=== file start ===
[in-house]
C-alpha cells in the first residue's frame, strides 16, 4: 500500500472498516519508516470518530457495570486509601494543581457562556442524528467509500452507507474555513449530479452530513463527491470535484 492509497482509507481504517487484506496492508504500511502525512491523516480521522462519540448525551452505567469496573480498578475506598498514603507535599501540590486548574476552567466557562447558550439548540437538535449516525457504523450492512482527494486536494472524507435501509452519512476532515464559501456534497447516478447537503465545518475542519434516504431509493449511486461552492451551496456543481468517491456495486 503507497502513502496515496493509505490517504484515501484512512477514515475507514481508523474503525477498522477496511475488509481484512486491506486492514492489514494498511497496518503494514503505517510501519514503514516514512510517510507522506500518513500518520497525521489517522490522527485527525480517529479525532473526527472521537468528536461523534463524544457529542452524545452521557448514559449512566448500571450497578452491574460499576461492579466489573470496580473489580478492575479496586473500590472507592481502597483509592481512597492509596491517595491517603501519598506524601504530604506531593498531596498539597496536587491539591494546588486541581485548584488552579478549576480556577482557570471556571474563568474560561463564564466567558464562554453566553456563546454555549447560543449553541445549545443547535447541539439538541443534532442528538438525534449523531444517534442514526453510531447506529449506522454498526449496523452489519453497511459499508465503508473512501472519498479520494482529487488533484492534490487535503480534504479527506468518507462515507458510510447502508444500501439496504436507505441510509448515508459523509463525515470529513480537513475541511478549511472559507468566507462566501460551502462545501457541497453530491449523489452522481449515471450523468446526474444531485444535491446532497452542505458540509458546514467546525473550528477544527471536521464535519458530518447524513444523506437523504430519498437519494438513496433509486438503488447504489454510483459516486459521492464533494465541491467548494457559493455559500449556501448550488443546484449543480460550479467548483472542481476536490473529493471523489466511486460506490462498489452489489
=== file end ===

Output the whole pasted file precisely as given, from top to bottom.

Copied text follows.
[in-house]
C-alpha cells in the first residue's frame, strides 16, 4: 500500500472498516519508516470518530457495570486509601494543581457562556442524528467509500452507507474555513449530479452530513463527491470535484 492509497482509507481504517487484506496492508504500511502525512491523516480521522462519540448525551452505567469496573480498578475506598498514603507535599501540590486548574476552567466557562447558550439548540437538535449516525457504523450492512482527494486536494472524507435501509452519512476532515464559501456534497447516478447537503465545518475542519434516504431509493449511486461552492451551496456543481468517491456495486 503507497502513502496515496493509505490517504484515501484512512477514515475507514481508523474503525477498522477496511475488509481484512486491506486492514492489514494498511497496518503494514503505517510501519514503514516514512510517510507522506500518513500518520497525521489517522490522527485527525480517529479525532473526527472521537468528536461523534463524544457529542452524545452521557448514559449512566448500571450497578452491574460499576461492579466489573470496580473489580478492575479496586473500590472507592481502597483509592481512597492509596491517595491517603501519598506524601504530604506531593498531596498539597496536587491539591494546588486541581485548584488552579478549576480556577482557570471556571474563568474560561463564564466567558464562554453566553456563546454555549447560543449553541445549545443547535447541539439538541443534532442528538438525534449523531444517534442514526453510531447506529449506522454498526449496523452489519453497511459499508465503508473512501472519498479520494482529487488533484492534490487535503480534504479527506468518507462515507458510510447502508444500501439496504436507505441510509448515508459523509463525515470529513480537513475541511478549511472559507468566507462566501460551502462545501457541497453530491449523489452522481449515471450523468446526474444531485444535491446532497452542505458540509458546514467546525473550528477544527471536521464535519458530518447524513444523506437523504430519498437519494438513496433509486438503488447504489454510483459516486459521492464533494465541491467548494457559493455559500449556501448550488443546484449543480460550479467548483472542481476536490473529493471523489466511486460506490462498489452489489